8. As stated by the trial court, “CellPro's process for purifying stem cells works as follows. CellPro adds blood cells to some of the 12.8 antibody that has been previously bound to biotin. These cells are poured into a column, inside of which are beads covered with avidin. Avidin binds tightly with biotin, locking the [stem] cells onto the walls of the column while the other [mature] cells are washed away. The column is then agitated to loosen the [stem] cells to obtain a purified suspension of stem cells.” Hopkins I, 931 F.Supp. at 312.
9. Apparently because neither CellPro's Ceprate machines nor its production of 12.8 antibody directly infringed the “cell suspension” claims of the '680 patent, Hopkins sued CellPro for inducing infringement and contributory infringement. See Hopkins I, 931 F.Supp. at 307.
10. Table 9 indicates that “3% of the FACS-Separated My-10-antigen-positive cells were matured neutrophils ․, 6% were mature monocytes, and 1% were mature lymphocytes.”'680 patent, col. 18, tbl. 9 n.*. Thus, there are 3% + 1% + 6% = 10% mature cells in the disclosed cell suspension.“Neutrophils,” “monocytes,” and “lymphocytes” are defined as types of “leucocytes,” which in turn are defined as “the white cells of the blood and lymphoid system.” Singleton & Sainsbury, supra note 3, at 498.
11. Specifically, CellPro proffered two expert declarations, one from Dr. H. Mark Jones concluding that Morstyn anticipated the claims, and one from Dr. C. Glenn Begley concluding that the claims were either “anticipated and/or obvious in view of [Beverly] and/or [Morstyn].”
12. Although the court expressly rejected only Jones's testimony, we interpret the court's reasoning to have precluded any argument that relied on Morstyn, including the argument that Beverly in combination with Morstyn would have rendered the asserted claims obvious.On May 6, 1998, CellPro informed this court that, in response to the district court's invitation, CellPro subsequently briefed the district court on the issue of admissibility of Jones's testimony. After Hopkins had the opportunity to respond, the district court declined to reconsider its prior decision on this issue. See Johns Hopkins Univ. v. CellPro, Civ. No. 94-105-RRM (D.Del. Jan. 17, 1997) (transcript).
13. “CD” stands for “cluster designation,” which is used by those skilled in the art to group together antibodies that exhibit similar binding characteristics, particularly binding to the same antigen. As explained by CellPro in its brief to this court: “[i]n an attempt to classify and to organize the large numbers of new blood cell antibodies that are generated in laboratories each year, panels of scientists review research data and designate clusters of antibodies that appear to have similar binding characteristics. CD34 is the 34th cluster so designated.” CellPro's Opening Brief at 5 n. 2. Thus, although “CD34” technically refers to a genus of antibodies that bind to a particular entity, scientists generally refer to that entity as “the CD34 antigen.” Both parties generally agree that the anti-My-10 and 12.8 antibodies have been properly classified as CD34 antibodies.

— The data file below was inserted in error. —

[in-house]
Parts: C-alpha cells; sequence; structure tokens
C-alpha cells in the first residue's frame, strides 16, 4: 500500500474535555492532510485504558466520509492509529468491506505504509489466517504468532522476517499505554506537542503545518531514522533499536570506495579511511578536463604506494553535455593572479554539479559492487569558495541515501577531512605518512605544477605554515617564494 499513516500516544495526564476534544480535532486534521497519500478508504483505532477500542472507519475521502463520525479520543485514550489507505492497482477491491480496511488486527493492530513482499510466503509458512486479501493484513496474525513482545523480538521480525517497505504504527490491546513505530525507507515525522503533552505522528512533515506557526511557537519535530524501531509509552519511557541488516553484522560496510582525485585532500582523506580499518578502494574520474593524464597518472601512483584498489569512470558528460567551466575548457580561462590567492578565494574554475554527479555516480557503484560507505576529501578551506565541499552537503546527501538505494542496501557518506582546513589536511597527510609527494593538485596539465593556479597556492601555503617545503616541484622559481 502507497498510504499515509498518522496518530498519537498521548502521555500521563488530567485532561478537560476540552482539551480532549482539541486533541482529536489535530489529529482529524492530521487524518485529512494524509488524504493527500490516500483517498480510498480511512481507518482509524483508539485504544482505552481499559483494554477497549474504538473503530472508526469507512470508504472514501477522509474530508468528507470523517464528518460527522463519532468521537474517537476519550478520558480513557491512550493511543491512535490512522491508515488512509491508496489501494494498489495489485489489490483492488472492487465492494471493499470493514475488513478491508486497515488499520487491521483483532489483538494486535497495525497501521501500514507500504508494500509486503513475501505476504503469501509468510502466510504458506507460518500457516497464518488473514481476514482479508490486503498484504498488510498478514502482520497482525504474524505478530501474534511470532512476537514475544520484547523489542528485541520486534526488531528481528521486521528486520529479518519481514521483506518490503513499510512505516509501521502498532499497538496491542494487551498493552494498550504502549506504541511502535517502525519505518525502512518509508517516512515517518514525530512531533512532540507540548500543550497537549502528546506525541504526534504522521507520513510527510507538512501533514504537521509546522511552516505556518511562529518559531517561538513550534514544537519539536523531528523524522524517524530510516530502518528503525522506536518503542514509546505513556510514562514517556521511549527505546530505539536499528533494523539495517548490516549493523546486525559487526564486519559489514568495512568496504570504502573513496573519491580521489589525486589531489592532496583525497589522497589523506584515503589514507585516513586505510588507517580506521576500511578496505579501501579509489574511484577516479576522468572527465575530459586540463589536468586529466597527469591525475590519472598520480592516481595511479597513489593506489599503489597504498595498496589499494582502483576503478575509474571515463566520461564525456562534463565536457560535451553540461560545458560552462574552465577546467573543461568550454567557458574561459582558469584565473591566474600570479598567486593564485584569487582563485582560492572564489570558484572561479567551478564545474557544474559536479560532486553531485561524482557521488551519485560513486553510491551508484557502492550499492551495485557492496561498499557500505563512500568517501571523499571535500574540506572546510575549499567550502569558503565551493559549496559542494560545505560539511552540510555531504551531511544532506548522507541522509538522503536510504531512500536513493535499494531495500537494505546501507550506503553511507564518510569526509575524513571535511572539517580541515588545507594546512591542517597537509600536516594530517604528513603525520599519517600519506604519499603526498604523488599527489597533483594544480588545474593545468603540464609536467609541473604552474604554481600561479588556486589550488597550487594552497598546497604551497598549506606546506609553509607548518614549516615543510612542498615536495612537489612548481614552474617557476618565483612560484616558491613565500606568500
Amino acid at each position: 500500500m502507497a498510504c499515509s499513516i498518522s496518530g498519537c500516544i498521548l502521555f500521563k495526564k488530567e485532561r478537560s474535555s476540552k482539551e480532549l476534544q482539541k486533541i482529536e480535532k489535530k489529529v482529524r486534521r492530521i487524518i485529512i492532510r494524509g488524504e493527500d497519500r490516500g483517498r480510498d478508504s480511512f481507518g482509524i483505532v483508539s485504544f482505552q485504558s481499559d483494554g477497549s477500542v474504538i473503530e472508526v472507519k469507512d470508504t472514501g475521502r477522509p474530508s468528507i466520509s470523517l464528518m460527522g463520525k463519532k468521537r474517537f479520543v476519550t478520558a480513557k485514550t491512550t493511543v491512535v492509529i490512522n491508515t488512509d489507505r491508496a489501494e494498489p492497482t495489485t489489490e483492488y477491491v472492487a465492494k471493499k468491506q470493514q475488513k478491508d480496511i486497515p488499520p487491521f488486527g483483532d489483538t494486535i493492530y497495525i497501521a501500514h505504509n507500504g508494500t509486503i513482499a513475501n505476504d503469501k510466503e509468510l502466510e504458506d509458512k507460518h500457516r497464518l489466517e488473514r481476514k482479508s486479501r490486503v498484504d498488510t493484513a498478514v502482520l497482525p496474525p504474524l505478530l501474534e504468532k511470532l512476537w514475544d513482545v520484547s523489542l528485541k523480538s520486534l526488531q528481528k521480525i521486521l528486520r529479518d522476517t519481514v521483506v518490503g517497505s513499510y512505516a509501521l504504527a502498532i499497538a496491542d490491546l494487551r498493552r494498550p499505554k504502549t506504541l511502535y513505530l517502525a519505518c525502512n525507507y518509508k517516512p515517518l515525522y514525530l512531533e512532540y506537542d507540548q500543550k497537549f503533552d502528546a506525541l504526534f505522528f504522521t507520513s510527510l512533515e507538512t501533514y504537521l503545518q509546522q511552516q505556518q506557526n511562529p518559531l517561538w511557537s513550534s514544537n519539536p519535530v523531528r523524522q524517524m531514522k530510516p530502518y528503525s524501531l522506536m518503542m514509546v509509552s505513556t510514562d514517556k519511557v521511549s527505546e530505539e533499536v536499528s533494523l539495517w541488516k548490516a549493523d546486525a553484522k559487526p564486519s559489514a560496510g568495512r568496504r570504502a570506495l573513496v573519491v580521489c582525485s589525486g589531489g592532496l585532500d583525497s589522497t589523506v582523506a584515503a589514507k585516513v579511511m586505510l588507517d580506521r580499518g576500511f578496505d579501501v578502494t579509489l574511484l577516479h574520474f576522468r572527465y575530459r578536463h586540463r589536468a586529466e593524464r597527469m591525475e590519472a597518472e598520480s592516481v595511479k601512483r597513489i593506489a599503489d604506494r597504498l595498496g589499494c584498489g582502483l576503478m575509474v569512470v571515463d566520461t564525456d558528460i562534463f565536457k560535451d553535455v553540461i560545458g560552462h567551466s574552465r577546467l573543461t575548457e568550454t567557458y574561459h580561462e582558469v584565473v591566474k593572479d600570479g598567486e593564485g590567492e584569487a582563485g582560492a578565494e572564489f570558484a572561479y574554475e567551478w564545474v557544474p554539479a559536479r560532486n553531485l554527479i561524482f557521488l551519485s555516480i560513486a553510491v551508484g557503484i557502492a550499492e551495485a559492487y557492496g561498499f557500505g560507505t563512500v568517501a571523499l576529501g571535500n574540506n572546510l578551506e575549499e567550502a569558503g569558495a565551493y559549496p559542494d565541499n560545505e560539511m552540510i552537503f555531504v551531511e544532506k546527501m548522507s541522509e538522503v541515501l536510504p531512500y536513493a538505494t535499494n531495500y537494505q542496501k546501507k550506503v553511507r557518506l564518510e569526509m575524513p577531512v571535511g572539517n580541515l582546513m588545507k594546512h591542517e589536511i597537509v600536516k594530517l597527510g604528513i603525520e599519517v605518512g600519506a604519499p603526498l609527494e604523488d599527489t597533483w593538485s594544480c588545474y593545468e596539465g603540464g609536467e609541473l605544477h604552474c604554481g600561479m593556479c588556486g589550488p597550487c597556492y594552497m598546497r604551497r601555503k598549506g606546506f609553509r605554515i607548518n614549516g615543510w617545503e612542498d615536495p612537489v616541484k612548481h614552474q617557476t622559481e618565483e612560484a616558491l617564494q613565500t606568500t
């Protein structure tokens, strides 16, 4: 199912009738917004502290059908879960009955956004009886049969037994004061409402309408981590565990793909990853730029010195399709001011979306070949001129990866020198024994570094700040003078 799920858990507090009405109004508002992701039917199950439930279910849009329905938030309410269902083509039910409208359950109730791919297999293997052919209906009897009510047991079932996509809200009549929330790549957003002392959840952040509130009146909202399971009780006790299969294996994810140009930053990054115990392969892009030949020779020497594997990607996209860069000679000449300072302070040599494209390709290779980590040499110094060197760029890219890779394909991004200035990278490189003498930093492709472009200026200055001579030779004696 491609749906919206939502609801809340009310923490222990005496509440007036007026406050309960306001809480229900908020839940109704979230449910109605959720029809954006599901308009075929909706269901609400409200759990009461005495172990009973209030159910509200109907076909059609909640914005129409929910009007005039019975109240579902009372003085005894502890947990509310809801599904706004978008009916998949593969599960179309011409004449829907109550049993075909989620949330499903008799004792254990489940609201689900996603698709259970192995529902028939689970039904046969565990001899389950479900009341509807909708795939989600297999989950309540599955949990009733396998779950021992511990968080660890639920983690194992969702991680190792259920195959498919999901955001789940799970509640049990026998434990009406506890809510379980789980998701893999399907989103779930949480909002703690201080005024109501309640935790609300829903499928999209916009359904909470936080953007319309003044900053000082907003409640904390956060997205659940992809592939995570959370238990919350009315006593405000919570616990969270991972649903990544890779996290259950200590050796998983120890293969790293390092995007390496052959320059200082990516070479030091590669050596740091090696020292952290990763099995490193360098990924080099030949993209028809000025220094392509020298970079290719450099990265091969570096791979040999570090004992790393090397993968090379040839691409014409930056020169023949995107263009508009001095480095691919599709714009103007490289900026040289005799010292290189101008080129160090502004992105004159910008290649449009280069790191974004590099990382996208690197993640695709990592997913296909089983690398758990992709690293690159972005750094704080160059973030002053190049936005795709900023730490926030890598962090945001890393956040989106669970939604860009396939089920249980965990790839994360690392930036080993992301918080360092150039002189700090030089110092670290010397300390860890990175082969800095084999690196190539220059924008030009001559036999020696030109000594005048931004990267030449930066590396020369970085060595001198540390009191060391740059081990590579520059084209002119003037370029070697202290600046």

14. The Kohler/Milstein method involves first immunizing a mouse with a human cell [the immunogen], which makes the mouse capable of producing the relevant antibody. The mouse's B cells, the ones that produce antibodies, are then removed and chemically fused with an immortal cancer cell line from a mouse. The fused cells, called hybridomas, will have the combined qualities of a B cell and the cancer cell line-they will be immortal and they will have the ability to make one antibody. The hybridomas are then screened to discover an antibody that has the characteristic being sought, in this case one that binds to an antigen on stem cells but not on mature cells.Hopkins I, 931 F.Supp. at 309. Civin used a human immortal cancer cell line, known as KG-1a, as the immunogen in this process. Civin knew that these cells had characteristics similar to immature cells and therefore that they might have similar antigens on their surfaces and might stimulate the production of antibodies capable of binding to antigens on immature stem cells. See id.
15. 35 U.S.C. § 284, ¶ 2 (1994) provides in relevant part that “the court may increase the damages up to three times the amount found or assessed” in a patent infringement action.
16. These factors include: (1) whether the infringer deliberately copied the ideas or design of another, (2) whether the infringer, when he knew of the other's patent protection, investigated the scope of the patent and formed a good-faith belief that it was invalid or that it was not infringed, (3) the infringer's behavior as a party to the litigation, (4) the infringer's size and financial condition, (5) the closeness of the case, (6) the duration of the infringer's misconduct, (7) any remedial action by the infringer, (8) the infringer's motivation for harm, and (9) whether the infringer attempted to conceal its misconduct. See Read, 970 F.2d at 827, 23 USPQ2d at 1435-36.
17. CellPro also notes that the applicant referred to this purported definition of the words “substantially free” during the reexamination of the '680 patent, at which time the applicant was attempting to distinguish its claims over the Beverley reference. Because the relevant excerpts from the reexamination prosecution history are largely redundant with the prosecution history summarized above, we do not reiterate them here.